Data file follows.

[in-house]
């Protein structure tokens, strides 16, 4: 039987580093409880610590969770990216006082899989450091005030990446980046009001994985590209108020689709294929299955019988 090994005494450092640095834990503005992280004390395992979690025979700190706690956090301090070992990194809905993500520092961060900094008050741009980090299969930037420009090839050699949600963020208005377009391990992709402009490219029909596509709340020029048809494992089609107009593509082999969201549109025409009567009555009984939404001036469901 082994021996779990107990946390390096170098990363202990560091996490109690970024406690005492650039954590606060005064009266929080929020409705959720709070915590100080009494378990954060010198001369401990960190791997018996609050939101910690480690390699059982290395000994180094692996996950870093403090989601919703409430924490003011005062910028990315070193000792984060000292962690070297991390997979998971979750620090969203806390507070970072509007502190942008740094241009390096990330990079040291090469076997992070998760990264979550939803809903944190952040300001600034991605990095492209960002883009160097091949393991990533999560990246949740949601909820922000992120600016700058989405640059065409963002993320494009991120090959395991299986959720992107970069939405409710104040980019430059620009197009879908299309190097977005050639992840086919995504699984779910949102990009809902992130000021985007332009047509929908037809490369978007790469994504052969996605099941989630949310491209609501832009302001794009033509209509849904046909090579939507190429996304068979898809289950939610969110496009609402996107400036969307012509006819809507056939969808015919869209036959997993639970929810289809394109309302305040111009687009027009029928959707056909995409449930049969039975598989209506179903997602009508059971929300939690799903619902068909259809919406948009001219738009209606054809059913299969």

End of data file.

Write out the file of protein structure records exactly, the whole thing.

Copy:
[in-house]
């Protein structure tokens, strides 16, 4: 039987580093409880610590969770990216006082899989450091005030990446980046009001994985590209108020689709294929299955019988 090994005494450092640095834990503005992280004390395992979690025979700190706690956090301090070992990194809905993500520092961060900094008050741009980090299969930037420009090839050699949600963020208005377009391990992709402009490219029909596509709340020029048809494992089609107009593509082999969201549109025409009567009555009984939404001036469901 082994021996779990107990946390390096170098990363202990560091996490109690970024406690005492650039954590606060005064009266929080929020409705959720709070915590100080009494378990954060010198001369401990960190791997018996609050939101910690480690390699059982290395000994180094692996996950870093403090989601919703409430924490003011005062910028990315070193000792984060000292962690070297991390997979998971979750620090969203806390507070970072509007502190942008740094241009390096990330990079040291090469076997992070998760990264979550939803809903944190952040300001600034991605990095492209960002883009160097091949393991990533999560990246949740949601909820922000992120600016700058989405640059065409963002993320494009991120090959395991299986959720992107970069939405409710104040980019430059620009197009879908299309190097977005050639992840086919995504699984779910949102990009809902992130000021985007332009047509929908037809490369978007790469994504052969996605099941989630949310491209609501832009302001794009033509209509849904046909090579939507190429996304068979898809289950939610969110496009609402996107400036969307012509006819809507056939969808015919869209036959997993639970929810289809394109309302305040111009687009027009029928959707056909995409449930049969039975598989209506179903997602009508059971929300939690799903619902068909259809919406948009001219738009209606054809059913299969």